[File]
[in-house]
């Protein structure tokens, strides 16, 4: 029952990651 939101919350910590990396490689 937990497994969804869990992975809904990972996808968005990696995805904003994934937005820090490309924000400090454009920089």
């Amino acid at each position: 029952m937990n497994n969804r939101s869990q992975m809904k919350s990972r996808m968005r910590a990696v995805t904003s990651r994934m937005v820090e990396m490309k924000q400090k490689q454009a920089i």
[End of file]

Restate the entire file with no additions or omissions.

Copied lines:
[in-house]
């Protein structure tokens, strides 16, 4: 029952990651 939101919350910590990396490689 937990497994969804869990992975809904990972996808968005990696995805904003994934937005820090490309924000400090454009920089």
């Amino acid at each position: 029952m937990n497994n969804r939101s869990q992975m809904k919350s990972r996808m968005r910590a990696v995805t904003s990651r994934m937005v820090e990396m490309k924000q400090k490689q454009a920089i």